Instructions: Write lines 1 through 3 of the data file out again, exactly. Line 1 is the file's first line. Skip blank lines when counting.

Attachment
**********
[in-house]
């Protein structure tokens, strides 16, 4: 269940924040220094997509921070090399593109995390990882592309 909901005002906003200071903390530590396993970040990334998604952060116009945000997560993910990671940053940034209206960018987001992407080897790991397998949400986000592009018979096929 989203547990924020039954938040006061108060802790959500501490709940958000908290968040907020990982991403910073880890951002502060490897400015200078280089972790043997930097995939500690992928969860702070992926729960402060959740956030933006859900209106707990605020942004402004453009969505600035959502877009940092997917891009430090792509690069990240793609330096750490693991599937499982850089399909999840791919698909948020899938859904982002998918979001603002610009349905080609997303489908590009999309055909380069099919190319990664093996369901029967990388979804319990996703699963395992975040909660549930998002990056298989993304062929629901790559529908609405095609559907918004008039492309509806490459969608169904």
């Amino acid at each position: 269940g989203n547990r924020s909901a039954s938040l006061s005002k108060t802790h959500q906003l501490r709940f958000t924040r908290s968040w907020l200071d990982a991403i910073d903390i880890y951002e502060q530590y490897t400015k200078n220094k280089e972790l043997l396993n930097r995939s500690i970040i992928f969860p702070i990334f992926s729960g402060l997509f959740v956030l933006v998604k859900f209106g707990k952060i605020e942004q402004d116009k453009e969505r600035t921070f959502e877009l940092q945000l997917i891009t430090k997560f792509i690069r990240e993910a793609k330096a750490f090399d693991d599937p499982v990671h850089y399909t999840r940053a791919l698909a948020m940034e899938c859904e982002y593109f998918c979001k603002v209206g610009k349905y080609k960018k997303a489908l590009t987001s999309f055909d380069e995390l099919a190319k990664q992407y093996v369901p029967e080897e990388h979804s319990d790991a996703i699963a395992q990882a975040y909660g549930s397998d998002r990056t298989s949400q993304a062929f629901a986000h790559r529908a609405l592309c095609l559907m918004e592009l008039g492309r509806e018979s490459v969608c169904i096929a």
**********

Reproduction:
[in-house]
């Protein structure tokens, strides 16, 4: 269940924040220094997509921070090399593109995390990882592309 909901005002906003200071903390530590396993970040990334998604952060116009945000997560993910990671940053940034209206960018987001992407080897790991397998949400986000592009018979096929 989203547990924020039954938040006061108060802790959500501490709940958000908290968040907020990982991403910073880890951002502060490897400015200078280089972790043997930097995939500690992928969860702070992926729960402060959740956030933006859900209106707990605020942004402004453009969505600035959502877009940092997917891009430090792509690069990240793609330096750490693991599937499982850089399909999840791919698909948020899938859904982002998918979001603002610009349905080609997303489908590009999309055909380069099919190319990664093996369901029967990388979804319990996703699963395992975040909660549930998002990056298989993304062929629901790559529908609405095609559907918004008039492309509806490459969608169904």
């Amino acid at each position: 269940g989203n547990r924020s909901a039954s938040l006061s005002k108060t802790h959500q906003l501490r709940f958000t924040r908290s968040w907020l200071d990982a991403i910073d903390i880890y951002e502060q530590y490897t400015k200078n220094k280089e972790l043997l396993n930097r995939s500690i970040i992928f969860p702070i990334f992926s729960g402060l997509f959740v956030l933006v998604k859900f209106g707990k952060i605020e942004q402004d116009k453009e969505r600035t921070f959502e877009l940092q945000l997917i891009t430090k997560f792509i690069r990240e993910a793609k330096a750490f090399d693991d599937p499982v990671h850089y399909t999840r940053a791919l698909a948020m940034e899938c859904e982002y593109f998918c979001k603002v209206g610009k349905y080609k960018k997303a489908l590009t987001s999309f055909d380069e995390l099919a190319k990664q992407y093996v369901p029967e080897e990388h979804s319990d790991a996703i699963a395992q990882a975040y909660g549930s397998d998002r990056t298989s949400q993304a062929f629901a986000h790559r529908a609405l592309c095609l559907m918004e592009l008039g492309r509806e018979s490459v969608c169904i096929a």